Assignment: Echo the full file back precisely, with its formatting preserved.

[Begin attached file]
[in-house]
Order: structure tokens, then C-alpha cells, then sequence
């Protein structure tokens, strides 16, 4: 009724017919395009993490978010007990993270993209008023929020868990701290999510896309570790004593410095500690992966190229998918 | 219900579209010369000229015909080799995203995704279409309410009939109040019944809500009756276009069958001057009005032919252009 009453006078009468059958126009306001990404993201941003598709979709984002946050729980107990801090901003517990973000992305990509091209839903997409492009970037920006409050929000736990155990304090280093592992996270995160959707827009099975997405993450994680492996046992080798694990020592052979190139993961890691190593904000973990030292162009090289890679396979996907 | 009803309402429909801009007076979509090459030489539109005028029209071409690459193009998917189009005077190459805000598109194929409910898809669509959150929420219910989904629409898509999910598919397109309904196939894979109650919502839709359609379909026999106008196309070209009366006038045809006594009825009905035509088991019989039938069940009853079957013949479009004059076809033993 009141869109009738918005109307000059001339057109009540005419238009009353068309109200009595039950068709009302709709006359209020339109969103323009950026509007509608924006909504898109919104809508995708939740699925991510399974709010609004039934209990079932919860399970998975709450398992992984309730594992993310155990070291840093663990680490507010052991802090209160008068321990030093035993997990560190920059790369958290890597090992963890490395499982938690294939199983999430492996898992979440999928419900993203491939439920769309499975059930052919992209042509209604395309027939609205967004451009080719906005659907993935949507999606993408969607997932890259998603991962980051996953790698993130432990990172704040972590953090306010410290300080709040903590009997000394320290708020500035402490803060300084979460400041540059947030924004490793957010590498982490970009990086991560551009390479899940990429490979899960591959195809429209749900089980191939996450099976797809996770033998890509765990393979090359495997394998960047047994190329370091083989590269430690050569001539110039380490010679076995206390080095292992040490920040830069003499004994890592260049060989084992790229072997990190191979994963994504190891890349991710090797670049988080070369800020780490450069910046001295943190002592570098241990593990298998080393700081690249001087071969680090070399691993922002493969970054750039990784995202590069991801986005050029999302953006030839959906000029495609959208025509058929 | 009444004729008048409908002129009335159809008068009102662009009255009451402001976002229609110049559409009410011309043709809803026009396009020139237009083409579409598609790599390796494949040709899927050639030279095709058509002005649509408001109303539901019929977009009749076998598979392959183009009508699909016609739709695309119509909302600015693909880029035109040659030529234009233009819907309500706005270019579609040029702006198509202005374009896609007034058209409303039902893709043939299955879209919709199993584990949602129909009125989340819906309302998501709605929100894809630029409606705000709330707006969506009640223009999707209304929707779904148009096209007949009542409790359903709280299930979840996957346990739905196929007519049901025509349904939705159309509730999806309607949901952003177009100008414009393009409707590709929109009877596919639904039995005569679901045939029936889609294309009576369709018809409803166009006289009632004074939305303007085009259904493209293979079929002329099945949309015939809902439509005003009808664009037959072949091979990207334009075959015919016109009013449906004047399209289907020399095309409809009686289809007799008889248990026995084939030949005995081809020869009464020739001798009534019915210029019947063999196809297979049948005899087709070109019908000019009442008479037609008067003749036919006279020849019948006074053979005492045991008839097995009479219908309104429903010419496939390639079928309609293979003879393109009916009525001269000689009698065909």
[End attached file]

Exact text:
[in-house]
Order: structure tokens, then C-alpha cells, then sequence
């Protein structure tokens, strides 16, 4: 009724017919395009993490978010007990993270993209008023929020868990701290999510896309570790004593410095500690992966190229998918 | 219900579209010369000229015909080799995203995704279409309410009939109040019944809500009756276009069958001057009005032919252009 009453006078009468059958126009306001990404993201941003598709979709984002946050729980107990801090901003517990973000992305990509091209839903997409492009970037920006409050929000736990155990304090280093592992996270995160959707827009099975997405993450994680492996046992080798694990020592052979190139993961890691190593904000973990030292162009090289890679396979996907 | 009803309402429909801009007076979509090459030489539109005028029209071409690459193009998917189009005077190459805000598109194929409910898809669509959150929420219910989904629409898509999910598919397109309904196939894979109650919502839709359609379909026999106008196309070209009366006038045809006594009825009905035509088991019989039938069940009853079957013949479009004059076809033993 009141869109009738918005109307000059001339057109009540005419238009009353068309109200009595039950068709009302709709006359209020339109969103323009950026509007509608924006909504898109919104809508995708939740699925991510399974709010609004039934209990079932919860399970998975709450398992992984309730594992993310155990070291840093663990680490507010052991802090209160008068321990030093035993997990560190920059790369958290890597090992963890490395499982938690294939199983999430492996898992979440999928419900993203491939439920769309499975059930052919992209042509209604395309027939609205967004451009080719906005659907993935949507999606993408969607997932890259998603991962980051996953790698993130432990990172704040972590953090306010410290300080709040903590009997000394320290708020500035402490803060300084979460400041540059947030924004490793957010590498982490970009990086991560551009390479899940990429490979899960591959195809429209749900089980191939996450099976797809996770033998890509765990393979090359495997394998960047047994190329370091083989590269430690050569001539110039380490010679076995206390080095292992040490920040830069003499004994890592260049060989084992790229072997990190191979994963994504190891890349991710090797670049988080070369800020780490450069910046001295943190002592570098241990593990298998080393700081690249001087071969680090070399691993922002493969970054750039990784995202590069991801986005050029999302953006030839959906000029495609959208025509058929 | 009444004729008048409908002129009335159809008068009102662009009255009451402001976002229609110049559409009410011309043709809803026009396009020139237009083409579409598609790599390796494949040709899927050639030279095709058509002005649509408001109303539901019929977009009749076998598979392959183009009508699909016609739709695309119509909302600015693909880029035109040659030529234009233009819907309500706005270019579609040029702006198509202005374009896609007034058209409303039902893709043939299955879209919709199993584990949602129909009125989340819906309302998501709605929100894809630029409606705000709330707006969506009640223009999707209304929707779904148009096209007949009542409790359903709280299930979840996957346990739905196929007519049901025509349904939705159309509730999806309607949901952003177009100008414009393009409707590709929109009877596919639904039995005569679901045939029936889609294309009576369709018809409803166009006289009632004074939305303007085009259904493209293979079929002329099945949309015939809902439509005003009808664009037959072949091979990207334009075959015919016109009013449906004047399209289907020399095309409809009686289809007799008889248990026995084939030949005995081809020869009464020739001798009534019915210029019947063999196809297979049948005899087709070109019908000019009442008479037609008067003749036919006279020849019948006074053979005492045991008839097995009479219908309104429903010419496939390639079928309609293979003879393109009916009525001269000689009698065909």